Chicago, IL – On January 24, over 60 people crowded the Latino Cultural Center at the University of Illinois at Chicago (UIC) to join a discussion with Juan González of the Great Cities Institute and David Ramirez of the Cuban Embassy around the current immigrant crisis and its root causes. The discussion was co-hosted by two campus groups: New Students for a Democratic Society (SDS) at UIC and Mexican Students de Aztlán (MeSA) at UIC.
San Salvador, El Salvador – On Sunday, February 4, right-wing Salvadoran President Nayib Bukele illegally ran for reelection even though the country’s constitution doesn’t allow presidents to serve two consecutive terms. With extreme irregularities throughout the year leading up to the election and systemic chaos bringing ballot counting to a halt on election night, Bukele still declared himself the winner of the presidency, and his party the winner of 58 out 60 Legislative Assembly seats. Opposition parties stated that Bukele’s claim that his party had won 58 of 60 Legislative Assembly seats was wildly inaccurate.
Miami, FL – On December 1, immigrant groups representing several different countries in the Caribbean and South America rallied together at the Torch of Friendship to show unity and strength against U.S imperialism and far-right political violence in Latin America. Various groups of immigrant activists united in what they said was just the beginning of a new movement in South Florida to bring together the various struggles in Latin America against neo-liberalism and neo-colonialism.
Chicago, IL – Today, a military coup took place in Bolivia. The first act began on October 20 – the day that Evo Morales was re-elected president by a ten-point margin against his nearest opponent, starting with violent protests in the country's urban middle-class neighborhoods. The final act was carried out by the head of the Bolivian Armed Forces, Gen. Williams Kaliman, who went on national television today and demanded that Morales resign. This followed a day of police mutinies in key cities, and in totality it was clear that the elected government had lost the support of the armed apparatus of the state. Without arms to fall back on, and fearing the slaughter of their supporters, Morales, his vice president Álvaro García Linera, and the president of the Senate, Adriana Salvatierra resigned. Morales stated, ”I am resigning so that my comrades will not continue to be intimidated and threatened, so that [the reactionaries} will stop burning their homes and persecuting the humble people.”
Today, I am proud to be Latin American. Today I will not complain about injustices. Today I will not cry. Today, in addition to celebrating our heritage, we must reflect and begin to love our America, just as José Martí, to really love her! It is time to be proud, to raise your forehead high and not be afraid. It is time to feel the pride of coming from a land where the cosmic race was born, where people from all over the world were merged into a clash where there was death, blood, conquest and colonialism. But from this brutal change, hope was born ... a new culture, with strong roots, mixed with earth, mud, stone and full of life. Today I want to tell all of you, old, young and children to discover your roots! This way you can have the pride of being who you are and want to fight for what is yours.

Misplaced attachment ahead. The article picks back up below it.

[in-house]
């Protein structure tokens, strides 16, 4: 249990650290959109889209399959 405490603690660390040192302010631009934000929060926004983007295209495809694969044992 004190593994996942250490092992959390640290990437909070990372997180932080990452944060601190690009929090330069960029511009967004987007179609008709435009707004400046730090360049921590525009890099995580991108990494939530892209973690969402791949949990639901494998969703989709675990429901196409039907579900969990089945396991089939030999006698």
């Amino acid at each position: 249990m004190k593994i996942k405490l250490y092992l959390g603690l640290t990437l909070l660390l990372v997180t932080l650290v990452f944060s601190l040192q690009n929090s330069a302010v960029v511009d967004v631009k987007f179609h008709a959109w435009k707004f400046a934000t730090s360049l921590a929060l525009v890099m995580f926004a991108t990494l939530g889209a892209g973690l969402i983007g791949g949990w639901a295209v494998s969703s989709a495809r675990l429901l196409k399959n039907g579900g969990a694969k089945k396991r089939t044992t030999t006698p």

Milwaukee, WI – On Dec. 18, Donald Trump announced his administration’s National Security Strategy, essentially laying out the worldview of the American ruling class and how the U.S. intends to project its power into the future. All in all, it is more of the same: “peace through strength” by pumping hundreds of billions of dollars away from the needs of the American people and into the Pentagon, border militarization and the use of all means available to extend U.S. influence to every corner of the globe.
U.S. Latin Americanist cold warriors and their far-right allies in the region kicked off a propaganda campaign in May to influence Congress and U.S. citizens against Venezuela and fellow ALBA (Bolivarian Alliance for the Peoples of Our Americas) countries. With declining attention being paid to the wars in Afghanistan and Iraq, neoconservatives and neoliberals want to turn our attention to rolling back social and economic advances in Latin America.
President Bush embarked on a Latin American tour March 8-14 that included stops in Brazil, Uruguay, Colombia, Guatemala and Mexico. The tour was billed in the mainstream media as an opportunity to ‘bolster relations with our neighbors to the south’ and to ‘remind Latin Americans that Bush hasn’t forgotten about them,’ but people who know better recognized Bush’s true motives: to strengthen free trade agreements that maximize corporate profits through the exploitation of resources and workers and to minimize the influence of Hugo Chavez, the widely popular president of Venezuela.